Feast Day of St. John
December 27, 2015

Feast Day of St. John

Passage: John 1:1-18

Today we celebrate Saint John, Apostle and Evangelist, our patron saint. But what exactly does that mean?

Does it mean we pull out all the miraculous stories the church has developed over the centuries to commemorate him? If so, then there’s an awfully good one about his emerging unscathed from a vat of boiling oil! But I don’t really think that’s what this day is all about.

But if it isn’t about hagiography, should it be a day to insist that the five books of the New Testament credited to John were literally written by the same disciple – John – who was described in the gospels? We could do that, and it would certainly come across as a kind of fidelity to our patron saint. But, truth be told, I don’t really have a dog in that fight.

And by “that fight” I’m referring to the scholarly debate about who exactly wrote these five books. Did John himself write some or all of them? That would be very tidy; it’s certainly appealing. Or was it a community of believers who created these books? a community within the early church who represent a distinctive perspective on the life of Jesus and what it means to be his followers. If so, the logic goes, they attributed their writings to the apostle John in order to give them credibility.

But like I say, I don’t have a strong opinion on this. Because – whatever the source – we’ve received five particular books in the New Testament that clearly stand together as a kind of “canon within the canon” – a distinctive perspective into the life and ministry of Christ and what it means to follow him. It is one facet of a larger, more complex New Testament that contains several perspectives on Christ and his church.

But today we celebrate the “John tradition” – a strand of faith throughout the history of the church which has always had a particular allure.

So what I’d like to do is offer a few brief meditations on the noteworthy themes and images that John uses, with a particular eye towards how these themes may help define the nature and mission of our parish – that we would be St. John’s, not merely by name, but by Spirit.

Darkness and Light

The first theme is Darkness and Light.

When I was young, I remember lamenting the way bullies were the most influential – that one mean, loud-mouth could take over a playground, while we good kids melted into the shadows, hoping to be overlooked. As the years went by I saw in that a pattern that seemed to be universally true: a single terrorist can blow up an airplane and all its occupants, and simultaneously render an entire nation scared and hostile. An abusive parent can destroy an entire family. Cancer metastasizes. Darkness, it seemed, was more powerful than light.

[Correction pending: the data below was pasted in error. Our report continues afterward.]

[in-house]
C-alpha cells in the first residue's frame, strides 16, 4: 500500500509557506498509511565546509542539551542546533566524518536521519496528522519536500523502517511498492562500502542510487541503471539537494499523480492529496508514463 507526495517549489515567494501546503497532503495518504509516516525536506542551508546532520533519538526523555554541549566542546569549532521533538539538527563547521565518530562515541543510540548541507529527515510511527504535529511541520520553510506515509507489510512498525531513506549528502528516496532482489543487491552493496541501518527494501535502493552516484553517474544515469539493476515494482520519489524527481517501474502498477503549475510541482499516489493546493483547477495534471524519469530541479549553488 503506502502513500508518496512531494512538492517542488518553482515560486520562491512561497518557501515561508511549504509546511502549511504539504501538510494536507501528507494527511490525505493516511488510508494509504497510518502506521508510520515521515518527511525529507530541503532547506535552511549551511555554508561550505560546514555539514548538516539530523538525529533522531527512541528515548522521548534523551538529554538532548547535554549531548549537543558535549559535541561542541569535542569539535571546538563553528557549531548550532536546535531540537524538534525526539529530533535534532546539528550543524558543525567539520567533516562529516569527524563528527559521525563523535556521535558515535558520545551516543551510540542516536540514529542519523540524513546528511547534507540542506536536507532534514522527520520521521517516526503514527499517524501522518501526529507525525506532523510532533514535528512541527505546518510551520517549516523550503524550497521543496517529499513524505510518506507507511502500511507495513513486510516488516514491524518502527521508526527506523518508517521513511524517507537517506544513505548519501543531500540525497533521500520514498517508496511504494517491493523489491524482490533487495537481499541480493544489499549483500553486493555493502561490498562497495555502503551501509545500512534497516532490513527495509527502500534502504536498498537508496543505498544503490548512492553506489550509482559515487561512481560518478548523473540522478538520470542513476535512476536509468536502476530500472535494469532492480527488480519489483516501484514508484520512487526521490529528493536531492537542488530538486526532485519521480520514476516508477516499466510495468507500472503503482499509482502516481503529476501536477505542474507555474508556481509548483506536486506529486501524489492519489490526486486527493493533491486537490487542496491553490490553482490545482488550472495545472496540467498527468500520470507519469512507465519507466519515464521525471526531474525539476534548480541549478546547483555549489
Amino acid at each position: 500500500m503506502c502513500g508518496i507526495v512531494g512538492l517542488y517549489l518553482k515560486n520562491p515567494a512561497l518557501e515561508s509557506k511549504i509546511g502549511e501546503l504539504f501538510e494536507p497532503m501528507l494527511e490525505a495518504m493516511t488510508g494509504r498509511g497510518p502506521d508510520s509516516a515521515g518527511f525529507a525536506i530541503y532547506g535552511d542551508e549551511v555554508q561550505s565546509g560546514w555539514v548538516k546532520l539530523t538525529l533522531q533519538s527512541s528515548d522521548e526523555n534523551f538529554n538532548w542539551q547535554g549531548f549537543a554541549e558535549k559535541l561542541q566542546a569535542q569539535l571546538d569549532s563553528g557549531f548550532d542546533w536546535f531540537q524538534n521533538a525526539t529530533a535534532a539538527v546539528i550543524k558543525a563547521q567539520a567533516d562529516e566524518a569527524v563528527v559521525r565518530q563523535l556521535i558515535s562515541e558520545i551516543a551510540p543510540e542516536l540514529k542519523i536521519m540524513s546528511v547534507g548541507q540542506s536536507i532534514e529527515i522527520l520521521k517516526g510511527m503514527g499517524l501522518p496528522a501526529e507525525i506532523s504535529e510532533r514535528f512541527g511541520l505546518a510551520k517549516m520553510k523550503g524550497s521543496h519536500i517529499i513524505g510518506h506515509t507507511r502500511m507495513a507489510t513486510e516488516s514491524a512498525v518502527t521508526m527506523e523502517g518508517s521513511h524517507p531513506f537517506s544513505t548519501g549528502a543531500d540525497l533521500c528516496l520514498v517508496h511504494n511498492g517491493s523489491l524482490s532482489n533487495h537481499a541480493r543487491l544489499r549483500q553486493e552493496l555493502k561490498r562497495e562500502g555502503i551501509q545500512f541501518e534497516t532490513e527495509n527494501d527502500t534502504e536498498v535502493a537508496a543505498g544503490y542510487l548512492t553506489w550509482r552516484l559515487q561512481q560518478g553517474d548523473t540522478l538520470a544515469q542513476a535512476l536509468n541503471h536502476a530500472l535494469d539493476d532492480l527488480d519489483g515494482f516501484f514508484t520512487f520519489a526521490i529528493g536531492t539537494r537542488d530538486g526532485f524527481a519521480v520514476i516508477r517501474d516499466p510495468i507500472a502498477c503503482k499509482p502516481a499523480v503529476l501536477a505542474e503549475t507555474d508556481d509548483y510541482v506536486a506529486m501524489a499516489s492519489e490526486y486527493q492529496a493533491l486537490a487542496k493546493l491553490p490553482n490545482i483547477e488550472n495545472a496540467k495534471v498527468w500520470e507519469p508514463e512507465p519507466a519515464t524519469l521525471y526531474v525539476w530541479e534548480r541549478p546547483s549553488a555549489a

Except, of course, that it isn’t. Darkness does not eclipse light. The darkest nights reveal the most stars. When you entered the church today, you might not even have noticed the Christ Candle burning, because there is too much light in the room. But if you’d been here in the night, that same candle would illuminate the whole church and you’d be drawn to it like a moth.

So claims John in the opening words of his gospel:

The light shines in the darkness and the darkness did not overcome it (John 1:5).

Christ is our light and there is no amount of darkness that can overcome him. John was certain of this. In fact, the verb tenses he used were even more emphatic:

The light continually shines in the darkness and the darkness has never overcome it.

Never. It may seem in this life that darkness eclipses the light. And so the therapists maintain a lively trade because our vulnerable psyches are so easily given over to darkness and fear. But the work of the therapist is to reveal the darkness for the lie it is, and to uncover God’s light within us that has never stopped shining.

And the center of this light is Christ, whose light has always shone and shall never be extinguished. Darkness will rear its head with ferocity, but it hasn’t the strength to sustain itself. Whatever you may believe about Adam and Eve and the Fall, sin has never been stronger than truth. Love has always been stronger than hate. There is no power of evil that cannot be overcome by the more powerful force of forgiveness.

Darkness may last for the night, but joy comes in the morning (Psalm 30:5), and Christ is the bright morning star (Revelation 22:16) who gives himself to us (Revelation 2:28).

St. John’s, we are called to seek this light: in our lives, in our church, and in the world around us, and to do whatever we can to disbelieve the dark lies that whisper to our souls. We are people of light, a light continually shining in the darkness, and will never be overcome by it.

Community of Being

A second theme in John’s writings is his mystical insight into the nature of relationships. We see it principally in the way Jesus describes his relationship with his heavenly Father. It starts out rather simply: In chapter 2 he makes a passing reference to “his father’s house” (John 2:16). Then in chapter 3 he tells Nicodemus that he was “sent from God, into the world” (John 3:17). By chapter 5 he’s making the audacious claim,